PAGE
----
The tunnel on the road into Cades Cove is closed for necessary repairs, which will be finished by the end of February (2020). It’s a good time to know about some of the countless other outdoor adventures that individuals and families can take in the Smoky Mountains.
Category archive: Smoky Mountains
With one or possibly two zillion things to do in Gatlinburg and Pigeon Forge, here are a few of the attractions and activities that you may want to try out during your visit here.
Here are the many seasonal shows and attractions in the Gatlinburg and Pigeon Forge area that mark the Christmas season, as well as festivals, parades, lights and shopping opportunities in abundance, with something to suit every age and taste. These are the season-long events – and for the shorter, special festivities and events happening during the Christmas period, see our Christmas 2019 guide.
Pigeon Forge hosts a lot of great theater and dinner shows, and many of them have Christmas themes running during this season.Here are the highlights.
- Dolly Parton’s Stampede
- Country Tonite
- Smoky Mountain Opry
- Comedy Barn
- Hatfield and McCoy
- Pirates Voyage
Winter holiday season in Gatlinburg and Pigeon Forge offers festivities galore. Here’s what’s happening during December, 2019 in the Smoky Mountains. It’s a time for shopping, dining, family get-together, and lots of happy fun. Here are some of the highlight events.
When you book a cabin with us, you’ll get free Gatlinburg and Pigeon Forge coupons. It’s a more than $700 value to help you make the most of your stay!
Where are the best places to see the Fall Colors of the Smoky Mountains? Here’s our guide to some of the best ways, places and times to see the fall colors in the Smoky Mountains around Gatlinburg and Pigeon Forge.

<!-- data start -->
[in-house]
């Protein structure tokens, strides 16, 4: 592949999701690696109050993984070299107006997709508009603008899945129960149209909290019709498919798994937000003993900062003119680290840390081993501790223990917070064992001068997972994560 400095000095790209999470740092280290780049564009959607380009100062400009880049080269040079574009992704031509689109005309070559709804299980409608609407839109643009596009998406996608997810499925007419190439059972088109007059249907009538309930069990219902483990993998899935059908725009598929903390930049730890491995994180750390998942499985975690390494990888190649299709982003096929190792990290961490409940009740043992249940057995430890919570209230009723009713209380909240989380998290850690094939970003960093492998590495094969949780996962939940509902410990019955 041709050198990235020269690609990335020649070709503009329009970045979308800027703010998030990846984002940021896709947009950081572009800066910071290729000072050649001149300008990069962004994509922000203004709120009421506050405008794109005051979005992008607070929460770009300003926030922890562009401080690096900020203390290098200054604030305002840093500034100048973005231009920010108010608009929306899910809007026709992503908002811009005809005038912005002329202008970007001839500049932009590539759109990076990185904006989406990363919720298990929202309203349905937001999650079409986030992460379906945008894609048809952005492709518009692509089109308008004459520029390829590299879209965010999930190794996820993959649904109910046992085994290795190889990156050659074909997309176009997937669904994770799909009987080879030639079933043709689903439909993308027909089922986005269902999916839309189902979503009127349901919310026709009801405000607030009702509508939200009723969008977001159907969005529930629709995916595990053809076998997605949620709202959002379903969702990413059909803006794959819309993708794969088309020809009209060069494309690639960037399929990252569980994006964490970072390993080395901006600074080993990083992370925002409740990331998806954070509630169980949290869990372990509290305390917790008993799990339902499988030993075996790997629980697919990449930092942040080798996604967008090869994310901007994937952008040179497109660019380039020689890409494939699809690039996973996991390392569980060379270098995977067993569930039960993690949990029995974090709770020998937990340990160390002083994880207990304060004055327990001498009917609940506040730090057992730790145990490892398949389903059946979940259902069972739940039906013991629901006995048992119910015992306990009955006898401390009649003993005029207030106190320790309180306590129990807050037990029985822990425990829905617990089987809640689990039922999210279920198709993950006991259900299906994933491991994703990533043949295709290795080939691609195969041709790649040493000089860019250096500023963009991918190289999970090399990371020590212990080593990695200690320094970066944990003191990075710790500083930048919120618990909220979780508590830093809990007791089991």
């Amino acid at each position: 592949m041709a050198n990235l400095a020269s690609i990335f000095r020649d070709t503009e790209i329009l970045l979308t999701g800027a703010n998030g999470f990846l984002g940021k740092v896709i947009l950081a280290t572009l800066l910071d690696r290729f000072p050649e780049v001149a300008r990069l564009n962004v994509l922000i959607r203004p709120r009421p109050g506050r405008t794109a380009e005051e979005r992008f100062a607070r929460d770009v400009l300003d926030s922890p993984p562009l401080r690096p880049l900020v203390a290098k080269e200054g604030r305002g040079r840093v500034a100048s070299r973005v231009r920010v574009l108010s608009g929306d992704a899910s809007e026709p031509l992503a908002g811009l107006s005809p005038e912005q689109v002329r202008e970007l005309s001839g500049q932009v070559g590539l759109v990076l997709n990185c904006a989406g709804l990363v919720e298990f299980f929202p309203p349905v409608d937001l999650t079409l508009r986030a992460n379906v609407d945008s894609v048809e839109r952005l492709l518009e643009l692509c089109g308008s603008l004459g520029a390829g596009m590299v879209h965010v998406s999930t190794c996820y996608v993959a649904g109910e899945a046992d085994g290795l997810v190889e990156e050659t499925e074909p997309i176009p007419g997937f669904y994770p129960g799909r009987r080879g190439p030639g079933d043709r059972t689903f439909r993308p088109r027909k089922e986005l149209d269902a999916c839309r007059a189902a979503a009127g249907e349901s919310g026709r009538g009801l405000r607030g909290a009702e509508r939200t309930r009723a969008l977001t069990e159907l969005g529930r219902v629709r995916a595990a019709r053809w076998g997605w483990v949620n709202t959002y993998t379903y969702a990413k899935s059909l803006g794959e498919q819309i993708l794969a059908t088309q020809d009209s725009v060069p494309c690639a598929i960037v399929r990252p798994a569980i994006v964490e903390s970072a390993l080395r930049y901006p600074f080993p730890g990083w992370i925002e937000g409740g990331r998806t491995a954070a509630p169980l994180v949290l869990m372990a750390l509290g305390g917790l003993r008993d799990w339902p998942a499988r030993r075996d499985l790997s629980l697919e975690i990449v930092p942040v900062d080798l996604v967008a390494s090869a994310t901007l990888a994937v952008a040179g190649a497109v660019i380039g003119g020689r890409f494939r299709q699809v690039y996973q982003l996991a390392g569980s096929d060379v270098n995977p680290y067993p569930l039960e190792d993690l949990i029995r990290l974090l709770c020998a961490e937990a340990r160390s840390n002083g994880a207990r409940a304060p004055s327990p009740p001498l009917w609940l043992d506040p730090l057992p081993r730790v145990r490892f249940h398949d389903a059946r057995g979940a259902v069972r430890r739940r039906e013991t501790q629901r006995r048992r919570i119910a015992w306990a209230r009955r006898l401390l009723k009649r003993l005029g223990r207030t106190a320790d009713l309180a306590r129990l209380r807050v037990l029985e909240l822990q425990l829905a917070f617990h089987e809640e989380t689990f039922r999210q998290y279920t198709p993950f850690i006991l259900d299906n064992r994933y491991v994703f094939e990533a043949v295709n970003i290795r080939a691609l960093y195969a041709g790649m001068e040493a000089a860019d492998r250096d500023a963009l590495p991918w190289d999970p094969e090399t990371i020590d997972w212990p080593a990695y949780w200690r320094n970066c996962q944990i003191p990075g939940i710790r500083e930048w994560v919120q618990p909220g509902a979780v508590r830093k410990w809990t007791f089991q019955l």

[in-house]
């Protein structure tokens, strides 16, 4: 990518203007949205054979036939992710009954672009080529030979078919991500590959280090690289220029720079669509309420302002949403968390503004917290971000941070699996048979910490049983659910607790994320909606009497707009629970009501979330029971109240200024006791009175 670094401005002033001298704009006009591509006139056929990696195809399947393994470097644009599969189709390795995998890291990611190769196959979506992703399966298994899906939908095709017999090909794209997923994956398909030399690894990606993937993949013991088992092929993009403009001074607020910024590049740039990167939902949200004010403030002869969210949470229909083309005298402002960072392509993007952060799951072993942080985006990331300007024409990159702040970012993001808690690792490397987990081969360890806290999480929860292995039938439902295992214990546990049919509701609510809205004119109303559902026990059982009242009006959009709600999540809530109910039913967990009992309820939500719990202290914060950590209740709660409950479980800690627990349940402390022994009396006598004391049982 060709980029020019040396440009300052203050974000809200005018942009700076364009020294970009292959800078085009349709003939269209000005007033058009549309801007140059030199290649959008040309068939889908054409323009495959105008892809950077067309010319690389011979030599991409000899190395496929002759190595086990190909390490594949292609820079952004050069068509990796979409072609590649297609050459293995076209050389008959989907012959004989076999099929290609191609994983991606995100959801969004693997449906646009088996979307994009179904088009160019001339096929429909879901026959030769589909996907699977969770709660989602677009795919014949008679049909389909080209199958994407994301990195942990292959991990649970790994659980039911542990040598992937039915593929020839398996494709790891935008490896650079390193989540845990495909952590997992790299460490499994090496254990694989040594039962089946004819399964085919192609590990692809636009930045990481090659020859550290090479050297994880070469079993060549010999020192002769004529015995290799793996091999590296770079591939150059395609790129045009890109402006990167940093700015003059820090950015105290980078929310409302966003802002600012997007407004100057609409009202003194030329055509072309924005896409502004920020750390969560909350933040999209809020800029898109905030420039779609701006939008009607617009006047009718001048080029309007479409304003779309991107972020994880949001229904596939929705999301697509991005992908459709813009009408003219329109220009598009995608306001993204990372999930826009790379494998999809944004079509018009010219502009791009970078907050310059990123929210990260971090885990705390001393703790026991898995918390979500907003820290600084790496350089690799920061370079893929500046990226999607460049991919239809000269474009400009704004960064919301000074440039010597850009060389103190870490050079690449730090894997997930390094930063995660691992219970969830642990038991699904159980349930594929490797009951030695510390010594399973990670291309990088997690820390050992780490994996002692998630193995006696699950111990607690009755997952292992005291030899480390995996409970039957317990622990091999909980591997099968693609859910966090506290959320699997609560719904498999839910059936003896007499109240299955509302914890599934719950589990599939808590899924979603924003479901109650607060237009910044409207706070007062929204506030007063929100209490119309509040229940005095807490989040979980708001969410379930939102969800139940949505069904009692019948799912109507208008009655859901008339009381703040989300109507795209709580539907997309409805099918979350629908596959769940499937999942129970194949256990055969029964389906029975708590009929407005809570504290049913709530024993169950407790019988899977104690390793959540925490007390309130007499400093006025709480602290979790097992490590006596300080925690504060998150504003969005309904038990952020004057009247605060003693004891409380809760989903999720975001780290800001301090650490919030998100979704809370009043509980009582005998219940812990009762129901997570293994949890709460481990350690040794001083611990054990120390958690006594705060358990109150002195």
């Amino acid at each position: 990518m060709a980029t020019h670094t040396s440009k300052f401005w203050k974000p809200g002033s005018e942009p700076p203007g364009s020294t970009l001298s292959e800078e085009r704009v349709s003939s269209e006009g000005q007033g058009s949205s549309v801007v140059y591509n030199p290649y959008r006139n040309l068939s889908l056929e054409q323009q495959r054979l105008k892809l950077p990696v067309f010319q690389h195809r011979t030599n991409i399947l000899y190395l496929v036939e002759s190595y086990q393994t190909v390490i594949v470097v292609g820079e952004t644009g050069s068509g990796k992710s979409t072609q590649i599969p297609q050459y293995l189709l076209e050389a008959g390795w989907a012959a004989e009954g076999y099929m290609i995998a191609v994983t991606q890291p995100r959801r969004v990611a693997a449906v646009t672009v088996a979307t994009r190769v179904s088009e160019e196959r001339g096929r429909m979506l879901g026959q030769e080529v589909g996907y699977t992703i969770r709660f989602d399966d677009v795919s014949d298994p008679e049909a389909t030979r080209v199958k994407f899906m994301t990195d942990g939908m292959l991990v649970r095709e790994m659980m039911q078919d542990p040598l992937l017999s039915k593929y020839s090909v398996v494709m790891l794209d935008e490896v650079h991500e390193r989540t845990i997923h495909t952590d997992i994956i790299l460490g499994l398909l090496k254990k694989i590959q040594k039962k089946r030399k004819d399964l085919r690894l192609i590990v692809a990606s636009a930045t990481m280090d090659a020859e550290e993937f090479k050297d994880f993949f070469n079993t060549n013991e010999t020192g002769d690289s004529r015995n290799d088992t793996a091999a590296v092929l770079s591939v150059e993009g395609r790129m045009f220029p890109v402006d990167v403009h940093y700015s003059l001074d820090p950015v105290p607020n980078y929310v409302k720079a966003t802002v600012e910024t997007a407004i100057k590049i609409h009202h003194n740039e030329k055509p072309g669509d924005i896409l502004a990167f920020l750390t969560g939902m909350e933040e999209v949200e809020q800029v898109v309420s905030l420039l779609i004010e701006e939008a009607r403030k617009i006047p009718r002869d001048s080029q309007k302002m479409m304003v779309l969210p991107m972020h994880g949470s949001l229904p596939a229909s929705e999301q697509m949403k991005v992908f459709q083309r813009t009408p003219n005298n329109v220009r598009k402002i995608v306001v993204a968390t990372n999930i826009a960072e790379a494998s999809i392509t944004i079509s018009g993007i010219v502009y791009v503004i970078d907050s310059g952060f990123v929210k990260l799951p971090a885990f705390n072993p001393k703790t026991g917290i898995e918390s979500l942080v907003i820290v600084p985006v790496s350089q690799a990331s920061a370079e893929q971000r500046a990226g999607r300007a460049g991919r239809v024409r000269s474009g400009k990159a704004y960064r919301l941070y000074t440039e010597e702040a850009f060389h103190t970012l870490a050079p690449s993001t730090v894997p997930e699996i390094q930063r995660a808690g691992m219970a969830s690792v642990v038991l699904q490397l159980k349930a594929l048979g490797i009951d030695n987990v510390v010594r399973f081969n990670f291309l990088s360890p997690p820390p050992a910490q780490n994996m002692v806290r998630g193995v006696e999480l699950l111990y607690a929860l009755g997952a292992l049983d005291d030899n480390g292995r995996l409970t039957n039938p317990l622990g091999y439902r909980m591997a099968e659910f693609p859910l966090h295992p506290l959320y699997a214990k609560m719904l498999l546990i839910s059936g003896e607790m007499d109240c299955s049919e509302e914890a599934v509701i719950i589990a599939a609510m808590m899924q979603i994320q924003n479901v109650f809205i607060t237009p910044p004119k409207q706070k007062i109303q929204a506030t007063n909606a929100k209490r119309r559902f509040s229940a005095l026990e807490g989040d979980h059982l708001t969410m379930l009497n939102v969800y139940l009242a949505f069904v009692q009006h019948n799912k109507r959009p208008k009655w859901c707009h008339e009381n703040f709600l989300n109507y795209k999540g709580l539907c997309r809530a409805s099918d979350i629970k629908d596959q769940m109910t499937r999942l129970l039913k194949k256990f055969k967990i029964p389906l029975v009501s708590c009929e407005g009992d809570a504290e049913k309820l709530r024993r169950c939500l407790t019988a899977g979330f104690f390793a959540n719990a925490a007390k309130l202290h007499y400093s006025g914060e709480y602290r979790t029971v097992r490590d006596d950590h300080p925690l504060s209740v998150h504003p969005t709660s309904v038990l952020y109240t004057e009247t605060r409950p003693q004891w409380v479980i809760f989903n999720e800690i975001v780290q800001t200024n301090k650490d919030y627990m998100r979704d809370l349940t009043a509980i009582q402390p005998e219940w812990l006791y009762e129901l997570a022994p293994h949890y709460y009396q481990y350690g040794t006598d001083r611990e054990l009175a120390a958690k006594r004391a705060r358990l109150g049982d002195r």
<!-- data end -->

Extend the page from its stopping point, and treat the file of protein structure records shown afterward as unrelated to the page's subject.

The leaves start turning first at the highest elevations and work their way down the mountain slopes to the lower lands as the season progresses, all told over about a 7-week period. For a more detailed sequence and to get the latest color reports, see our guide to Fall Colors in Great Smoky Mountains National Park.
There are over 800 miles of hiking trails in Great Smoky Mountains National Park, and even those don’t account for all of the walks, drives, overlooks and scenic views that can be found in this beautiful area of the Smoky Mountains. Here are some of our favorite trails and outdoor attractions.
Grotto Falls is the waterfall that you can walk behind – you’ve probably seen someone’s photo of this one. The trail that leads to Mount LeConte runs under the falls, and a Llama train walks this trail weekly, running supplies to the LeConte Lodge. This is Trillium Gap Trail, that starts from the Roaring Fork Motor Nature Trail – a beautiful scenic drive rather than a hike, and one that many people don’t realize exists. See our feature page on Grotto Falls for all the details.
October in the Smoky Mountains means that the famous Fall Colors are underway, and much festivity is in the air. A hundred species of tree light up the scene as their leaves turn color, first at the high elevations, then gradually rolling down the slope to Gatlinburg and Pigeon Forge – where you can also find numerous events and celebrations happening during this time.
See below for everything you want to know about October events. Check out our Guide to Fall Colors in the Smoky Mountains for everything you need to know, and to keep track of the fall colors, check the Fall Color Reports for 2019 from Great Smoky Mountains Association.
When you’re making lifetime memories in the Smoky Mountains, it’s easier than you may think to get a professional photographer to help make those photographs truly outstanding for generations to come. One local company that makes this easy is Gatlinburg Photo Studios, a team of photographers who come to where you are, or provide studio settings, to capture the essence of your trip in the Smokies.
It’s that time of year again in Tennessee when the Smoky Mountains around Gatlinburg and Pigeon Forge start coming alive with fall colors. For a deeper look and to get the latest color reports, see our guide to Fall Colors in Great Smoky Mountains National Park.
A hundred different species of trees in the Great Smoky Mountains National Park and the surrounding area are going through their seasonal changes — bright yellow birches, deep red dogwoods, bronze hickories, bright scarlet red maples, russet oaks, and so many more. This makes for phenomenal scenery in the gorgeous layered mountains and foothills of the Smokies, to the delight of our visitors from across the country and around the world.